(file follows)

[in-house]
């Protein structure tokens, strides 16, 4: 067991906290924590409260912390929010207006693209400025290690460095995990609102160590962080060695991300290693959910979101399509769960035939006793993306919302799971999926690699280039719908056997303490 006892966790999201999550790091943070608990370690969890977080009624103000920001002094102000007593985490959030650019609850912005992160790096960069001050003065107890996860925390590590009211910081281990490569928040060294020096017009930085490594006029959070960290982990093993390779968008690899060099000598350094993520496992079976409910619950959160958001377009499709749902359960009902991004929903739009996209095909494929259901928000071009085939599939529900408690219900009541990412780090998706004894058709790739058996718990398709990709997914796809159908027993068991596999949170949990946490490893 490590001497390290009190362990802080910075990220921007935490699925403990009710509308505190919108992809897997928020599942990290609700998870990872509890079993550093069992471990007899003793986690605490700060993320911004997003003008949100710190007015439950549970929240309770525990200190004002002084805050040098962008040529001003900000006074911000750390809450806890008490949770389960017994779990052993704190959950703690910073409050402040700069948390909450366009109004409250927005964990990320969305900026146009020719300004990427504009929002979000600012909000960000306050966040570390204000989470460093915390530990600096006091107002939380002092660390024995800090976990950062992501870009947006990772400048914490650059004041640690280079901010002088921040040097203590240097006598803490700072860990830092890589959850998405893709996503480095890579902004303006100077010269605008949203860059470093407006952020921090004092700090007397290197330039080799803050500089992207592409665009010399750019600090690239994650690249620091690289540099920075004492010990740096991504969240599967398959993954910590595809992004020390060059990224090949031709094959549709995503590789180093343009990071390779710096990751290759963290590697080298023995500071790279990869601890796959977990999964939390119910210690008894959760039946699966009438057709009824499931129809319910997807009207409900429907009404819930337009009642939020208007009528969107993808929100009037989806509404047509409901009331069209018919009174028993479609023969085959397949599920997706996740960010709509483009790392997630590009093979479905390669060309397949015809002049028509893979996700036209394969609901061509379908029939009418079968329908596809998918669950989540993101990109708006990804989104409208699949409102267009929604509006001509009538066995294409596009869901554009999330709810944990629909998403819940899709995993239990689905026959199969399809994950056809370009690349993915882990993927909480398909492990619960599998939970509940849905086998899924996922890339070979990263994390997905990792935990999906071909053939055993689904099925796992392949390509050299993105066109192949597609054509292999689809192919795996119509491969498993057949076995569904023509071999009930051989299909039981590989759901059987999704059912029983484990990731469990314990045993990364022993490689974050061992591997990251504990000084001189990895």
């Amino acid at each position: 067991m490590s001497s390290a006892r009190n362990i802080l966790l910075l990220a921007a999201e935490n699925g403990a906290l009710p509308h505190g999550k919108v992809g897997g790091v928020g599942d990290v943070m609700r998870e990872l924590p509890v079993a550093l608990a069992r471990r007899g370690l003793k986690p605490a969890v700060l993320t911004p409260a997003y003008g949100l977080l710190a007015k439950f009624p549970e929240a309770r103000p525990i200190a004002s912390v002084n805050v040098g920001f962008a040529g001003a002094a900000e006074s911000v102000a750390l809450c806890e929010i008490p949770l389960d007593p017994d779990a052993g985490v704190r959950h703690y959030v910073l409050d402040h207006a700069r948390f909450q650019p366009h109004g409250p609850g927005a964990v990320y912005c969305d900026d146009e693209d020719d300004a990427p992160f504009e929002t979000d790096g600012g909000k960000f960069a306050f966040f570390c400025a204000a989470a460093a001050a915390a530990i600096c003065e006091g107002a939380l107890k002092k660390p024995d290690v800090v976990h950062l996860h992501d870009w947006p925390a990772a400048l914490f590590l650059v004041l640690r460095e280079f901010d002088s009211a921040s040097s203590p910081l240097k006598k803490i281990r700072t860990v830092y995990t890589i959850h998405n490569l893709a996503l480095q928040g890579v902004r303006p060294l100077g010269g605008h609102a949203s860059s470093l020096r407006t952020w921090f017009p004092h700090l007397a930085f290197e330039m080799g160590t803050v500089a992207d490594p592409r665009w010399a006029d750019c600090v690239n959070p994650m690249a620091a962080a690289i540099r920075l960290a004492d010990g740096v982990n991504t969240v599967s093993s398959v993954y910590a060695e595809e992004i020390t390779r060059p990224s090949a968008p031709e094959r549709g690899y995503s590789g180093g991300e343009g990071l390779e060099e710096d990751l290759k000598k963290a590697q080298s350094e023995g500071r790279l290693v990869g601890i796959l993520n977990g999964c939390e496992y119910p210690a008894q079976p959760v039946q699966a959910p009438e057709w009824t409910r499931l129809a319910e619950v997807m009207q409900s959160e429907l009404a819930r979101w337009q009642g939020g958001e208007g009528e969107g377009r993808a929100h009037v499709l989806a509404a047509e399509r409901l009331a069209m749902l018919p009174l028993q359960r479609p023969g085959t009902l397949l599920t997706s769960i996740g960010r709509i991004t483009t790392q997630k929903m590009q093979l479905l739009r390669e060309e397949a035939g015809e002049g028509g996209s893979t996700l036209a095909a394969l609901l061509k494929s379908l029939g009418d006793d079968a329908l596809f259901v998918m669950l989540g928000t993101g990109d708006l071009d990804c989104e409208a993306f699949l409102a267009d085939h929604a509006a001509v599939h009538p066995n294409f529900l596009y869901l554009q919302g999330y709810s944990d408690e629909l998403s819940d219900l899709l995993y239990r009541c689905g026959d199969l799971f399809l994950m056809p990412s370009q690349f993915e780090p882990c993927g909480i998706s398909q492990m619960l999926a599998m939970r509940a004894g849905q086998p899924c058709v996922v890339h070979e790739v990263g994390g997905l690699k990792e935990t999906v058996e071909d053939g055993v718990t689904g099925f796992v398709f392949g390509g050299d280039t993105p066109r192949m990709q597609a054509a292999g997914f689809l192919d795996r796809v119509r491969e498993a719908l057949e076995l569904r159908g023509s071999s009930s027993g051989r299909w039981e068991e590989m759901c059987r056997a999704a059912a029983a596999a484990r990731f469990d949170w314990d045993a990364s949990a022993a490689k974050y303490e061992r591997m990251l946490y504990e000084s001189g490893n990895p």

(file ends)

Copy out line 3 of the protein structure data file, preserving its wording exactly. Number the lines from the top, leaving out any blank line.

């Amino acid at each position: 067991m490590s001497s390290a006892r009190n362990i802080l966790l910075l990220a921007a999201e935490n699925g403990a906290l009710p509308h505190g999550k919108v992809g897997g790091v928020g599942d990290v943070m609700r998870e990872l924590p509890v079993a550093l608990a069992r471990r007899g370690l003793k986690p605490a969890v700060l993320t911004p409260a997003y003008g949100l977080l710190a007015k439950f009624p549970e929240a309770r103000p525990i200190a004002s912390v002084n805050v040098g920001f962008a040529g001003a002094a900000e006074s911000v102000a750390l809450c806890e929010i008490p949770l389960d007593p017994d779990a052993g985490v704190r959950h703690y959030v910073l409050d402040h207006a700069r948390f909450q650019p366009h109004g409250p609850g927005a964990v990320y912005c969305d900026d146009e693209d020719d300004a990427p992160f504009e929002t979000d790096g600012g909000k960000f960069a306050f966040f570390c400025a204000a989470a460093a001050a915390a530990i600096c003065e006091g107002a939380l107890k002092k660390p024995d290690v800090v976990h950062l996860h992501d870009w947006p925390a990772a400048l914490f590590l650059v004041l640690r460095e280079f901010d002088s009211a921040s040097s203590p910081l240097k006598k803490i281990r700072t860990v830092y995990t890589i959850h998405n490569l893709a996503l480095q928040g890579v902004r303006p060294l100077g010269g605008h609102a949203s860059s470093l020096r407006t952020w921090f017009p004092h700090l007397a930085f290197e330039m080799g160590t803050v500089a992207d490594p592409r665009w010399a006029d750019c600090v690239n959070p994650m690249a620091a962080a690289i540099r920075l960290a004492d010990g740096v982990n991504t969240v599967s093993s398959v993954y910590a060695e595809e992004i020390t390779r060059p990224s090949a968008p031709e094959r549709g690899y995503s590789g180093g991300e343009g990071l390779e060099e710096d990751l290759k000598k963290a590697q080298s350094e023995g500071r790279l290693v990869g601890i796959l993520n977990g999964c939390e496992y119910p210690a008894q079976p959760v039946q699966a959910p009438e057709w009824t409910r499931l129809a319910e619950v997807m009207q409900s959160e429907l009404a819930r979101w337009q009642g939020g958001e208007g009528e969107g377009r993808a929100h009037v499709l989806a509404a047509e399509r409901l009331a069209m749902l018919p009174l028993q359960r479609p023969g085959t009902l397949l599920t997706s769960i996740g960010r709509i991004t483009t790392q997630k929903m590009q093979l479905l739009r390669e060309e397949a035939g015809e002049g028509g996209s893979t996700l036209a095909a394969l609901l061509k494929s379908l029939g009418d006793d079968a329908l596809f259901v998918m669950l989540g928000t993101g990109d708006l071009d990804c989104e409208a993306f699949l409102a267009d085939h929604a509006a001509v599939h009538p066995n294409f529900l596009y869901l554009q919302g999330y709810s944990d408690e629909l998403s819940d219900l899709l995993y239990r009541c689905g026959d199969l799971f399809l994950m056809p990412s370009q690349f993915e780090p882990c993927g909480i998706s398909q492990m619960l999926a599998m939970r509940a004894g849905q086998p899924c058709v996922v890339h070979e790739v990263g994390g997905l690699k990792e935990t999906v058996e071909d053939g055993v718990t689904g099925f796992v398709f392949g390509g050299d280039t993105p066109r192949m990709q597609a054509a292999g997914f689809l192919d795996r796809v119509r491969e498993a719908l057949e076995l569904r159908g023509s071999s009930s027993g051989r299909w039981e068991e590989m759901c059987r056997a999704a059912a029983a596999a484990r990731f469990d949170w314990d045993a990364s949990a022993a490689k974050y303490e061992r591997m990251l946490y504990e000084s001189g490893n990895p």